The National Tourism Strategy's update has recently concluded, announced by Deputy Minister Kostas Koumis, known as "K." This undertaking commenced shortly after his assumption of office in March 2023, with an initial target to finalize it by the year's end.
Koumis now reveals that, within the next two months, the key actions of this updated strategy will be unveiled, projecting its impact until 2035.
Koumis emphasizes three pivotal funds that will enrich this strategy: green and sustainable development, digital transformation in the tourism industry, and the advancement of Accessible Tourism.
The Deputy Ministry of Tourism is already supporting several grant plans focused on the renewal or improvement of products with green characteristics and a trajectory toward digital transformation.
One notable shift in approach is indicated by Koumis during the presentation of the Deputy Ministry's budget for 2024 to the Finance Committee of the Parliament. He urges a reevaluation of the success metric, proposing that Cyprus should no longer primarily consider the increase in tourist arrivals as a triumph.
Citing limited natural resources, Koumis posits that Cyprus can sustain around 4 million arrivals, beyond which the strain on resources becomes a concern. He advocates for a paradigm shift, with a greater focus on revenue generation rather than sheer numbers.
Reflecting on the National Tourism Strategy of 2020, it becomes evident that the earlier target of 5.15 million tourist arrivals by 2030 is now under scrutiny. Koumis hints at changes in this trajectory, suggesting a pragmatic reassessment of the tourism landscape.
The Deputy Minister also addresses challenges specific to the winter period. He notes a significant drop in travel demand in Europe during this time, leading to a corresponding decline in interest for Cyprus.
To counteract this, Koumis proposes extending the tourist season by four weeks, two in March and two in November, in the coming year.
Despite these challenges, Koumis shares positive news regarding tourism statistics until October. He reports a substantial 21% increase in tourism, indicating a notable recovery.
Moreover, he declares that the gap left by the Russian market has been filled, with Cyprus approaching revenue levels comparable to 2019. The optimistic outlook extends to the air traffic scenario, with improvements in connectivity and promising developments for 2024, including the return of the Irish market, additional flights from Scotland, and anticipated growth in the Nordic market.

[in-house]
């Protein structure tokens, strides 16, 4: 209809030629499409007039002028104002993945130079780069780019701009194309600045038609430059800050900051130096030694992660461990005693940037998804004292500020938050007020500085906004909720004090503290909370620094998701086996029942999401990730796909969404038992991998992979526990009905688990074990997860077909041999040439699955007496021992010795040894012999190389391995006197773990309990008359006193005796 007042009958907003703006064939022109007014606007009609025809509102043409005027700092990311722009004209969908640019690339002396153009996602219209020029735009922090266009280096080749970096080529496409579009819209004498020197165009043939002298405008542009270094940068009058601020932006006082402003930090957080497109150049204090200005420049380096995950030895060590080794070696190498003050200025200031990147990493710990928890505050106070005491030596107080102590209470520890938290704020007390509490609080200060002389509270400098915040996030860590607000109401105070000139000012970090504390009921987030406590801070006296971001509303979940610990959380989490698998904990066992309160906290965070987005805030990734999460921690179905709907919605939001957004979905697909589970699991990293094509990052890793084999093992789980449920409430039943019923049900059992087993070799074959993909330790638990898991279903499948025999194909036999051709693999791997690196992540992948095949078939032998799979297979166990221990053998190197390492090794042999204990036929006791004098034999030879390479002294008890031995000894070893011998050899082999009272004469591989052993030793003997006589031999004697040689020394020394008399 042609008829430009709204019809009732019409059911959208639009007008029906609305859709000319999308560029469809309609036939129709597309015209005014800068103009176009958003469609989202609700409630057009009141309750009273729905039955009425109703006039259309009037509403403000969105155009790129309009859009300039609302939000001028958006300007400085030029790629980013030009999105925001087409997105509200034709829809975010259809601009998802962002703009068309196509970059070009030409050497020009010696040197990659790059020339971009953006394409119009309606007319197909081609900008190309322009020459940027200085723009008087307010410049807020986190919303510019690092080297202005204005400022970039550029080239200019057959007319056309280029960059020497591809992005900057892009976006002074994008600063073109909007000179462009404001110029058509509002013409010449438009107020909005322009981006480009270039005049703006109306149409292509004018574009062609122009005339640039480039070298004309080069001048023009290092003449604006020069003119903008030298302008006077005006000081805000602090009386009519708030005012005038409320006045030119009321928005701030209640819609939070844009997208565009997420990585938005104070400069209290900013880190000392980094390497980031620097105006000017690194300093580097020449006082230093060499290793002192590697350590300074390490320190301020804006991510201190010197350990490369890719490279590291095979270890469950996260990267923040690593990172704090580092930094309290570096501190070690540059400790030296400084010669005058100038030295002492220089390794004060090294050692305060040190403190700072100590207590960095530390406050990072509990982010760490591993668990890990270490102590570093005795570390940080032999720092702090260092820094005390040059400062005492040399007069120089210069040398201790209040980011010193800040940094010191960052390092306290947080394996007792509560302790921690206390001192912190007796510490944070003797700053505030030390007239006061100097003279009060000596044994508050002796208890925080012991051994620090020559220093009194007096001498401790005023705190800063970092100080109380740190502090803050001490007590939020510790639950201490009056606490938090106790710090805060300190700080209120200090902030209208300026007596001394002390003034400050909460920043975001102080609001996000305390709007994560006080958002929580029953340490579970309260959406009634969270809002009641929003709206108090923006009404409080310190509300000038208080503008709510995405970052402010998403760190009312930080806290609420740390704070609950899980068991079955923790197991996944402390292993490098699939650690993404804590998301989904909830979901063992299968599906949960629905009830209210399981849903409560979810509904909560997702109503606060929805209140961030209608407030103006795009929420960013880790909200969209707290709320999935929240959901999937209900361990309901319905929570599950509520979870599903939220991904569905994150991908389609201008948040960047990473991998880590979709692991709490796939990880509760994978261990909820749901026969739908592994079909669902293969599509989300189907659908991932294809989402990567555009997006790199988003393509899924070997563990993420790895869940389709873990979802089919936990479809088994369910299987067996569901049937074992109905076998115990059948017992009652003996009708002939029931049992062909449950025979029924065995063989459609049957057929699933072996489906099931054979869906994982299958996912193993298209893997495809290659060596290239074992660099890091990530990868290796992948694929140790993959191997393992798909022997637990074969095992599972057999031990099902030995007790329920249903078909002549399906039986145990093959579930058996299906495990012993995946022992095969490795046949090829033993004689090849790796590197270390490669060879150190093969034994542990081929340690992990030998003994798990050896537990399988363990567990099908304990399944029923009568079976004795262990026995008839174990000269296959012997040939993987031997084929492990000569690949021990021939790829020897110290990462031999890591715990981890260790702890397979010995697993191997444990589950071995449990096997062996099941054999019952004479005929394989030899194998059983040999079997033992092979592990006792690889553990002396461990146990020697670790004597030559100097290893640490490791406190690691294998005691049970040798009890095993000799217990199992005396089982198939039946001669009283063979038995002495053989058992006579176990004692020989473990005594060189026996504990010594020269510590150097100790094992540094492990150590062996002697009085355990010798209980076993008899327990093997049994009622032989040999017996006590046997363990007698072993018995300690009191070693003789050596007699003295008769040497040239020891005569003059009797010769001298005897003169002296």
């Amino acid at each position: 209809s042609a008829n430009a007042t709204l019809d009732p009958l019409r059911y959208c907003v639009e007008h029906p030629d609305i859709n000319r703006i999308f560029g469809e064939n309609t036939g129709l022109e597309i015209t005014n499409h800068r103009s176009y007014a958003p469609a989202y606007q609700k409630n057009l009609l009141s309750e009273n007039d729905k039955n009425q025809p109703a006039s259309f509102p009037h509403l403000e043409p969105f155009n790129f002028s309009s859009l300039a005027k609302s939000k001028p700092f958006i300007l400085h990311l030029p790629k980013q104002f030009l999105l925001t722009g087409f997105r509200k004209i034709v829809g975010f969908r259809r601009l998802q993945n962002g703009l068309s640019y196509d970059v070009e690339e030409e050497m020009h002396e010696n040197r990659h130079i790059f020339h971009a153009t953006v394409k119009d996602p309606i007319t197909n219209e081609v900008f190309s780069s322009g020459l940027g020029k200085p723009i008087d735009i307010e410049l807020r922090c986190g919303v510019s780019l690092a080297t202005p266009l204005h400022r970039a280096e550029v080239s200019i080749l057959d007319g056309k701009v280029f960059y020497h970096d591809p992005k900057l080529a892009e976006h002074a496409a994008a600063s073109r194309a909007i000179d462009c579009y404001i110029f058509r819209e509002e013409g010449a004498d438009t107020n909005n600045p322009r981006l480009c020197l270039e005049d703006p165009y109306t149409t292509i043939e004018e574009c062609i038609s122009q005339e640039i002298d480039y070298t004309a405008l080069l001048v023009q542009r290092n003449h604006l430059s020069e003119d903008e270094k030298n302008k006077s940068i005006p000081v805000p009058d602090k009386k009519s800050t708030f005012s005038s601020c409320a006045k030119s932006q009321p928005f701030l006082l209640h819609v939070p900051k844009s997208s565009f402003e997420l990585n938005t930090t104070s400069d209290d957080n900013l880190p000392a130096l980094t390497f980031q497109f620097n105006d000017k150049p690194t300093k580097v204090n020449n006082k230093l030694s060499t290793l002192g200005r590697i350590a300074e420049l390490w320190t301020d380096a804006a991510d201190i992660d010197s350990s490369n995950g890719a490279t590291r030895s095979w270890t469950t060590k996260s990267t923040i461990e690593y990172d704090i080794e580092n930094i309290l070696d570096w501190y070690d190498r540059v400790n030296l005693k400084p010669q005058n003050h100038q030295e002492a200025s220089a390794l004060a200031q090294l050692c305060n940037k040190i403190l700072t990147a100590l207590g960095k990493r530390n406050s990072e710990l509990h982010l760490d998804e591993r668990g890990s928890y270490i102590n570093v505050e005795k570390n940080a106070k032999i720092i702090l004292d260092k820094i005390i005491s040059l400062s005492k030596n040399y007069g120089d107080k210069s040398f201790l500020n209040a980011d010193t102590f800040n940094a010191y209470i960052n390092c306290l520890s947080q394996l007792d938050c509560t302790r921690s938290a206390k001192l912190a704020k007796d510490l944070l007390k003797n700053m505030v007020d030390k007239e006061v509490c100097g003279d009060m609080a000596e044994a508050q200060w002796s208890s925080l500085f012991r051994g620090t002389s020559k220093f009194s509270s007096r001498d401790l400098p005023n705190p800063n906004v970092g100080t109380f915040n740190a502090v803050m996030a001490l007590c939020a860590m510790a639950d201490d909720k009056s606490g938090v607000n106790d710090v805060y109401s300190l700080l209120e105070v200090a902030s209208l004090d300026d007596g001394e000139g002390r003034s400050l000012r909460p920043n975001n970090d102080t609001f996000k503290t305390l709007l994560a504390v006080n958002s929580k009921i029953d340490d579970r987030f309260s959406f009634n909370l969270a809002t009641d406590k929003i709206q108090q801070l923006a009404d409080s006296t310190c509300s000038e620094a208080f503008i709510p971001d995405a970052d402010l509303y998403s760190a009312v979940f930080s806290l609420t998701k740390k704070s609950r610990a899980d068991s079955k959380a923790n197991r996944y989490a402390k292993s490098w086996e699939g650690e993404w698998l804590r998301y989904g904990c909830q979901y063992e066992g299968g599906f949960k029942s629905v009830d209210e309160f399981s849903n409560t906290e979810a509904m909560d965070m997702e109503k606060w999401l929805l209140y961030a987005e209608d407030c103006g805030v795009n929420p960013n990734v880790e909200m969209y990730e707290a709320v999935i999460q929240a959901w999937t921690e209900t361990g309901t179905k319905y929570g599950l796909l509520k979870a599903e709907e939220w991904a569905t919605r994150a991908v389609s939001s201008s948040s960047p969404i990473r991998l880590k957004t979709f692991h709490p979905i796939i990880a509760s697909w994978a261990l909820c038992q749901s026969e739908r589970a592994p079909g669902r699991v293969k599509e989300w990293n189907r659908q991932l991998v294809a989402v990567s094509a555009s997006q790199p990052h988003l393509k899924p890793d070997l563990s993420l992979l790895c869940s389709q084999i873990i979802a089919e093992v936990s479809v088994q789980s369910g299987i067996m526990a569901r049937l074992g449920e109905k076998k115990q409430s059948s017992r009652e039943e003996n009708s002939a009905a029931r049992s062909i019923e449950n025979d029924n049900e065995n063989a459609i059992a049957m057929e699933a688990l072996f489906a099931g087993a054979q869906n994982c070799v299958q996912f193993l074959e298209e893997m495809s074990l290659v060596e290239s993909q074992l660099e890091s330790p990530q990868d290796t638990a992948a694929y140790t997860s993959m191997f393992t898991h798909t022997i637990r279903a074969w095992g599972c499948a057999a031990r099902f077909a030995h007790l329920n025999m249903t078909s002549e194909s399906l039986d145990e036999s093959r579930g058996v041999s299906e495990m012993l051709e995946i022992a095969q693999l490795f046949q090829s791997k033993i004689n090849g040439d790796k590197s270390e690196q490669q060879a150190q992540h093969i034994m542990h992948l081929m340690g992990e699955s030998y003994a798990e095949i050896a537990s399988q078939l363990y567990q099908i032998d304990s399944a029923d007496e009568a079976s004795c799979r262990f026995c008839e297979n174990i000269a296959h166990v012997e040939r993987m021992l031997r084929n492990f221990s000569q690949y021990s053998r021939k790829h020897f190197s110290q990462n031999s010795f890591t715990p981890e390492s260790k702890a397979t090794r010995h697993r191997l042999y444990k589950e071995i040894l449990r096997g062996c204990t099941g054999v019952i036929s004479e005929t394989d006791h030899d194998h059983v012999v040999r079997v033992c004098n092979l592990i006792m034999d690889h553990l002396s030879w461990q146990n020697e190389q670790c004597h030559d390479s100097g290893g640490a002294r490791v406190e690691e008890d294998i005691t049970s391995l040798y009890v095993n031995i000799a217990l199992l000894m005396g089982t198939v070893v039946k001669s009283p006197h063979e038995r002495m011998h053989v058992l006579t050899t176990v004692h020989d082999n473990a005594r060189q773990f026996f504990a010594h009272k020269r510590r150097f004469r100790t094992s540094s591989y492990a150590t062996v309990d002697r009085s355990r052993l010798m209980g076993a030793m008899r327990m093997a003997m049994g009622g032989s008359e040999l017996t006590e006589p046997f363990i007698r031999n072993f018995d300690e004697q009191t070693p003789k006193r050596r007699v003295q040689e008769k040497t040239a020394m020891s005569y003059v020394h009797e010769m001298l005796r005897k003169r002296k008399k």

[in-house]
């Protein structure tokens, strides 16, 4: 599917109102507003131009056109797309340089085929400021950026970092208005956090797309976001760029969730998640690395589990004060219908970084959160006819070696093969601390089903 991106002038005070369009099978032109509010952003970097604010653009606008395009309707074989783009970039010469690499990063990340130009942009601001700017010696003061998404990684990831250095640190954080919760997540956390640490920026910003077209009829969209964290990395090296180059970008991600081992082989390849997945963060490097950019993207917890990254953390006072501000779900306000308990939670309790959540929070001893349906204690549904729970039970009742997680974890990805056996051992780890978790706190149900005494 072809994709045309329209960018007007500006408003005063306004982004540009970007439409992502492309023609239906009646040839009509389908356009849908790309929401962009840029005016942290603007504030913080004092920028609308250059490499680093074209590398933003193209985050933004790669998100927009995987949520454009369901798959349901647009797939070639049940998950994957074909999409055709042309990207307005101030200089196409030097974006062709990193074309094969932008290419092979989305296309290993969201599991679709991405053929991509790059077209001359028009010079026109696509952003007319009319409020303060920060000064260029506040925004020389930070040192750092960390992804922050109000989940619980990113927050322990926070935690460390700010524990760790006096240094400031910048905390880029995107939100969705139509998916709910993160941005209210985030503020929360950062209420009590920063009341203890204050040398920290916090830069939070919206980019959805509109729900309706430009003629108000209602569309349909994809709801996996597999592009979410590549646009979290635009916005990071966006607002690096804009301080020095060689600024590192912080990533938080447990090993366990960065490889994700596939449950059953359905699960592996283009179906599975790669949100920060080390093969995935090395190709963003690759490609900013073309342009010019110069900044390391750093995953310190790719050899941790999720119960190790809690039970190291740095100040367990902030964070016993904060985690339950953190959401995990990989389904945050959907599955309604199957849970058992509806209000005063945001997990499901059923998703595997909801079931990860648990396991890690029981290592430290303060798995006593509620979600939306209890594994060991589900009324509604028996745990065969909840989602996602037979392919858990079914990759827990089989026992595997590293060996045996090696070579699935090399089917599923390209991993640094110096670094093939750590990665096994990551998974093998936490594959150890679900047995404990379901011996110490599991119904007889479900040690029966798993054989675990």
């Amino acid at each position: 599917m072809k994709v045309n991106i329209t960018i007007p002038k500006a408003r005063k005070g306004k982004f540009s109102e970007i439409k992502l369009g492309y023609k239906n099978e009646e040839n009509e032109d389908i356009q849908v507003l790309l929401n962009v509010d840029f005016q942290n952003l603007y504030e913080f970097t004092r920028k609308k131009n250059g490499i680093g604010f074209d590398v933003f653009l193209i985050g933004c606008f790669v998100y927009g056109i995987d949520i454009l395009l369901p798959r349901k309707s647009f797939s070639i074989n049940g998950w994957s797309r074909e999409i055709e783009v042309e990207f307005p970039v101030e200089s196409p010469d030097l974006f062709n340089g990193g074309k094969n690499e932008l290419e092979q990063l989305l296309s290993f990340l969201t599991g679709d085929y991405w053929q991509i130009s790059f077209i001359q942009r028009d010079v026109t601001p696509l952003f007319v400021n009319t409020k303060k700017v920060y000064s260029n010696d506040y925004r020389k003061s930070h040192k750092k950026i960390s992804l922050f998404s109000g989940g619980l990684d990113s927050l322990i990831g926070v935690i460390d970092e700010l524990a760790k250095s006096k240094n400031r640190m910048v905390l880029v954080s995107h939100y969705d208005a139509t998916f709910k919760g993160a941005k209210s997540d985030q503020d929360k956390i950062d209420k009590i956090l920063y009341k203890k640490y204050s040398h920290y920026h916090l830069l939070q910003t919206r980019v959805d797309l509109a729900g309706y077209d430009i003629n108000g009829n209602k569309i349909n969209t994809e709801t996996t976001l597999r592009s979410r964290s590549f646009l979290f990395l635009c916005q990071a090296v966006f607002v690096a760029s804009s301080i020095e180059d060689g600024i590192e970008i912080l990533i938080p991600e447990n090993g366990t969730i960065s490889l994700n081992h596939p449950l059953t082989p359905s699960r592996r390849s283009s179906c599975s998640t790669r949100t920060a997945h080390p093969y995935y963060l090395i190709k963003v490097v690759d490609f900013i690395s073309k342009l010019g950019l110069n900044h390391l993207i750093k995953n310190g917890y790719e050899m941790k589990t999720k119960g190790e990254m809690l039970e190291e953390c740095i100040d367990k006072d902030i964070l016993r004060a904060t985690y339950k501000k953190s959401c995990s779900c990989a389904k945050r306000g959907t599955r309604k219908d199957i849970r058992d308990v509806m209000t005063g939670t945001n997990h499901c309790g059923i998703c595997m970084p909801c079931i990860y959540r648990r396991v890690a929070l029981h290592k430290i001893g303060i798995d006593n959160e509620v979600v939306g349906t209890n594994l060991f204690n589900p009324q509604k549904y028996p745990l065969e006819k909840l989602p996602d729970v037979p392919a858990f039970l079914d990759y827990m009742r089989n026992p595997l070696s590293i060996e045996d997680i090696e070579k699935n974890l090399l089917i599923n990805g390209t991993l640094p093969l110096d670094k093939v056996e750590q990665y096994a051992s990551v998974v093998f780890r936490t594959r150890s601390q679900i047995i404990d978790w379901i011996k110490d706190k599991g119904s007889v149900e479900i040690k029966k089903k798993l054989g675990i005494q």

Interestingly, while Cyprus, as a whole, faces challenges in becoming a year-round tourist destination, the Paphos region stands out as a potential frontrunner. Koumis attributes Paphos's potential success to strong connections with tourism, the presence of universities, and strategic actions for digital upgrades.
Shifting focus to budgetary considerations, the Deputy Ministry of Tourism is allocated 65 million euros for the current year, a substantial increase of 12 million euros primarily due to providing protection to refugees from Ukraine. Looking ahead to 2025 and 2026, the budget is set at 53 million euros.
A breakdown of the budget reveals various allocations, including 10 million euros for cooperation projects with tour operators and airlines, 5 million euros for advertising campaigns in tourist markets, and 500 thousand euros each for the promotion of special forms of tourism and the organization of public relations events abroad.
The emphasis on digital projection is evident with an allocation of 148 thousand euros for the production of digital material. Additionally, initiatives like the development and promotion of the "authentic routes" program receive attention, with a budget of 100 thousand euros. Other miscellaneous actions are allocated 172 thousand euros.
In summary, Deputy Minister Koumis paints a nuanced picture of Cyprus's tourism landscape, signaling a shift in strategy, addressing seasonal challenges, and highlighting areas of success and potential growth.
The budgetary allocations underscore a commitment to diverse initiatives aimed at enhancing Cyprus's image as a tourist destination. As the country navigates the complexities of the tourism sector, optimism for the future remains a central theme in Koumis's presentation before the Finance Committee.
[This article was translated from its Greek original]